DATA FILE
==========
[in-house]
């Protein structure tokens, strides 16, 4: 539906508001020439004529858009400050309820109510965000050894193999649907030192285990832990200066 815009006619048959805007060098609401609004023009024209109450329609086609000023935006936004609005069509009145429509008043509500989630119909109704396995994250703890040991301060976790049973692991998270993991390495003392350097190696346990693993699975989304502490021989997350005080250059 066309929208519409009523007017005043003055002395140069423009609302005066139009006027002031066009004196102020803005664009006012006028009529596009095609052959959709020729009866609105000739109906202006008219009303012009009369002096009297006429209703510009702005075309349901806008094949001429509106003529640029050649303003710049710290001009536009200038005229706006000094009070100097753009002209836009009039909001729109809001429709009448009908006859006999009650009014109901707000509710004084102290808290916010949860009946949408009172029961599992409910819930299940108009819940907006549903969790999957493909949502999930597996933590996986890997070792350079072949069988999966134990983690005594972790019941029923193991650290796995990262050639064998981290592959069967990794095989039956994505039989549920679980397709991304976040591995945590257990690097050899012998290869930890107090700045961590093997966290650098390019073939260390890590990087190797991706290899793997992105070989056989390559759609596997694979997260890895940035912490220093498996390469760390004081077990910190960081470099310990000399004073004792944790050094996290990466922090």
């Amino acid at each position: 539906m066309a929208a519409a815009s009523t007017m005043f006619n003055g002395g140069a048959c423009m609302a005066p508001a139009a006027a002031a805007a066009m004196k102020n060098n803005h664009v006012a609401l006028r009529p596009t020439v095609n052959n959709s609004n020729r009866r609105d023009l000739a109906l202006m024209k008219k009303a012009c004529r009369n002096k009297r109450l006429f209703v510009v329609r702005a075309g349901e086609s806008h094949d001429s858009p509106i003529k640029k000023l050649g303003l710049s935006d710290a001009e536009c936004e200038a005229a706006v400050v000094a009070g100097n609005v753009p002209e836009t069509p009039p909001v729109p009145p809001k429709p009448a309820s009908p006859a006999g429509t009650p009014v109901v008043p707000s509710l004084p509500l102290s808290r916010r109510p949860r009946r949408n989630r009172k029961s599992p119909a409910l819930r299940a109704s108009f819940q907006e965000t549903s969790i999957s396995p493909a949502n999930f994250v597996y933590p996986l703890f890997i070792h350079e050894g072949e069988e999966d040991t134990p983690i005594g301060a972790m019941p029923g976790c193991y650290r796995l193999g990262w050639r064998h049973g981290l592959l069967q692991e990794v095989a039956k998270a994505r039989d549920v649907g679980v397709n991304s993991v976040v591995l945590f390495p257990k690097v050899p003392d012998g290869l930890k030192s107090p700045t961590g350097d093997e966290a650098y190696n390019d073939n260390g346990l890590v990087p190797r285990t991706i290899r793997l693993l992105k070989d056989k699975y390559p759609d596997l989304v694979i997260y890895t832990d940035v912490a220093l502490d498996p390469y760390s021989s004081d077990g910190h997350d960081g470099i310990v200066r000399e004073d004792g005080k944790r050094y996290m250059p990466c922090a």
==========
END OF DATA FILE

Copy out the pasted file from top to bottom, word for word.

[in-house]
């Protein structure tokens, strides 16, 4: 539906508001020439004529858009400050309820109510965000050894193999649907030192285990832990200066 815009006619048959805007060098609401609004023009024209109450329609086609000023935006936004609005069509009145429509008043509500989630119909109704396995994250703890040991301060976790049973692991998270993991390495003392350097190696346990693993699975989304502490021989997350005080250059 066309929208519409009523007017005043003055002395140069423009609302005066139009006027002031066009004196102020803005664009006012006028009529596009095609052959959709020729009866609105000739109906202006008219009303012009009369002096009297006429209703510009702005075309349901806008094949001429509106003529640029050649303003710049710290001009536009200038005229706006000094009070100097753009002209836009009039909001729109809001429709009448009908006859006999009650009014109901707000509710004084102290808290916010949860009946949408009172029961599992409910819930299940108009819940907006549903969790999957493909949502999930597996933590996986890997070792350079072949069988999966134990983690005594972790019941029923193991650290796995990262050639064998981290592959069967990794095989039956994505039989549920679980397709991304976040591995945590257990690097050899012998290869930890107090700045961590093997966290650098390019073939260390890590990087190797991706290899793997992105070989056989390559759609596997694979997260890895940035912490220093498996390469760390004081077990910190960081470099310990000399004073004792944790050094996290990466922090």
């Amino acid at each position: 539906m066309a929208a519409a815009s009523t007017m005043f006619n003055g002395g140069a048959c423009m609302a005066p508001a139009a006027a002031a805007a066009m004196k102020n060098n803005h664009v006012a609401l006028r009529p596009t020439v095609n052959n959709s609004n020729r009866r609105d023009l000739a109906l202006m024209k008219k009303a012009c004529r009369n002096k009297r109450l006429f209703v510009v329609r702005a075309g349901e086609s806008h094949d001429s858009p509106i003529k640029k000023l050649g303003l710049s935006d710290a001009e536009c936004e200038a005229a706006v400050v000094a009070g100097n609005v753009p002209e836009t069509p009039p909001v729109p009145p809001k429709p009448a309820s009908p006859a006999g429509t009650p009014v109901v008043p707000s509710l004084p509500l102290s808290r916010r109510p949860r009946r949408n989630r009172k029961s599992p119909a409910l819930r299940a109704s108009f819940q907006e965000t549903s969790i999957s396995p493909a949502n999930f994250v597996y933590p996986l703890f890997i070792h350079e050894g072949e069988e999966d040991t134990p983690i005594g301060a972790m019941p029923g976790c193991y650290r796995l193999g990262w050639r064998h049973g981290l592959l069967q692991e990794v095989a039956k998270a994505r039989d549920v649907g679980v397709n991304s993991v976040v591995l945590f390495p257990k690097v050899p003392d012998g290869l930890k030192s107090p700045t961590g350097d093997e966290a650098y190696n390019d073939n260390g346990l890590v990087p190797r285990t991706i290899r793997l693993l992105k070989d056989k699975y390559p759609d596997l989304v694979i997260y890895t832990d940035v912490a220093l502490d498996p390469y760390s021989s004081d077990g910190h997350d960081g470099i310990v200066r000399e004073d004792g005080k944790r050094y996290m250059p990466c922090a």